Sovereign and Independent People's Republic of Kandhera
Motto: Freedom at last
Kandara including the contested region of Rhodainia
|Recognised national languages||Khandaro, Ábciwidar, Burgundian|
|1,223,692 km2 (472,470 sq mi) (33)|
• 2025 estimate
|11.93/km2 (30.9/sq mi) (36)|
• Per capita
|Currency||Kandaran pfennig (Kp)|
|Time zone||UTCUrceopolitan Mean Time +6? (Punthite Western Time)|
• Summer (DST)
|Driving side||right side|
Imperial entities of Punth
Founded as a Burgundian West Punth Trading Company slaving colony in 1605, successful slaving operation from 1611 until the Great Rebellion of Slavery Bay in 1795. The Kuhlfrosi Navy elected not to support the Burgundian West Punth Trading Company's "private war." Burgundie lost the terroitory and it fell under Pukhtunkhwan influence. It has long been host of Punthite rebels, terrorists, pirates as well as other nation's tax dodgers and fugitives.
The etymology of the word Kandhara means "high king" and was the title accorded to the kings of the medieval Kandaran Empire in southern Punth.
Kandara was adopted as the legal name for the area comprising four separate parts on January 3, 1796, which immediately before independence enjoyed distinct constitutional positions:
- the Colony of the Slavers Coast;
- the Colony of Santasi; and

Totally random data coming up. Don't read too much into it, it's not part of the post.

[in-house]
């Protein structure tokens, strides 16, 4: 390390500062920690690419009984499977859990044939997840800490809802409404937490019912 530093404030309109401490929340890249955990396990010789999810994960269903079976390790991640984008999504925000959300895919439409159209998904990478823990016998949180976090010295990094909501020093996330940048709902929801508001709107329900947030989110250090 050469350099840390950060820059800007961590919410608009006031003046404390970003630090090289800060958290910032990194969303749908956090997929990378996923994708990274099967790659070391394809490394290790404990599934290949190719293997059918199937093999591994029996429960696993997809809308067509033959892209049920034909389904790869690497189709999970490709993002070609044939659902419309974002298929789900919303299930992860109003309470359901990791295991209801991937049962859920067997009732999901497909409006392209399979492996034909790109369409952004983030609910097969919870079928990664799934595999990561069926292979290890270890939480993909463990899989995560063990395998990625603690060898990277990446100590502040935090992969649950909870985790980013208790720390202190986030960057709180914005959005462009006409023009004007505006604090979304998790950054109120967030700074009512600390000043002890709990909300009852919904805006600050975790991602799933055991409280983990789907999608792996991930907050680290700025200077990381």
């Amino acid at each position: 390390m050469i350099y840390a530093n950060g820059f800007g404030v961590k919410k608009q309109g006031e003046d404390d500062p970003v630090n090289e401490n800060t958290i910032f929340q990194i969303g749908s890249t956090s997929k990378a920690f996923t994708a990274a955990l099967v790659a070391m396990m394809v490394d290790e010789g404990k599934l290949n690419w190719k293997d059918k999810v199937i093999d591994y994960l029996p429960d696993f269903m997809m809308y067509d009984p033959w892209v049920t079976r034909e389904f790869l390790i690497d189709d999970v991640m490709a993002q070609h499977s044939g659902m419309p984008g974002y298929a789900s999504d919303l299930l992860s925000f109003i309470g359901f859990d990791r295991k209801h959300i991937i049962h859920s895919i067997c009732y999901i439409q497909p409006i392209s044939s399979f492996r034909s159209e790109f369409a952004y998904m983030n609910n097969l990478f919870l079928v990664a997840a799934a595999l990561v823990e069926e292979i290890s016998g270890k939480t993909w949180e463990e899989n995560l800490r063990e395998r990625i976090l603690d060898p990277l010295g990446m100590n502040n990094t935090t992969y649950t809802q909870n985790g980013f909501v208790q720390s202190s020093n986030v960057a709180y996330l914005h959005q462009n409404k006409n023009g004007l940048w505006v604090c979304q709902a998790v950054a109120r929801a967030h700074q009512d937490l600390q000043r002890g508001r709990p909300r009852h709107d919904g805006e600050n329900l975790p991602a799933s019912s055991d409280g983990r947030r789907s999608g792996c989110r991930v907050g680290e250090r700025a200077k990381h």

- the Protectorate of the Kingdom of Kandhara.
Archaeological evidence suggests that humans have lived in present-day Kandara since the Bronze Age. Although the area of present-day Kandara in Southern Punth has experienced many population movements, the Kana people were firmly settled by the 5th century BC.
Until the 9th century, the majority of modern Kandara's territorial area was largely unoccupied and uninhabited by humans. The one exception was the Kana people who established permanent farming communities on the Kandoosi River Delta around the 6th century. These communities were not connected by any form of hierarchy and spent most of time farming the fending off raiders.
In 612, traders from the Kuushtun trade empire first arrived in the Kandoosi River Delta. They introduced many concepts of state building to the Kana peoples living in that area. Many historians believe the Kuushtuns inspired the creation of the Kandooli states. The Kuushtuns introduced Buddhism to the Kana people and advanced technologies like metallurgy, wheels, agriculture and cloth weaving. With the collapse of the Kushtuns, in the early 700s, no further communication was made between the Kuushtun and the peoples of the Kandoosi river delta.
The Kandooli River Delta civilization thrived with these technologies. Their formalized governmental concepts and improved health, paved the way for an expansion in the territory of the Kanas of the Kandoosi River Delta. By the ninth century it is generally recognized as one of the great kingdoms in Southern Punth.
The earliest known kingdoms to emerge in modern Kandara were the Kandooli states. With their advanced weapons and the presence of a central authority they easily invaded and occupied the lands of the local people ruled by the Kumara (royal prince), established themselves as rulers over them and made Kandoor their capital. The death of the central chief, Fana Sooli, caused civil war among his children, some of whom broke off and founded separate states including Sooli, Kandooli, Fanooli, and Santasi.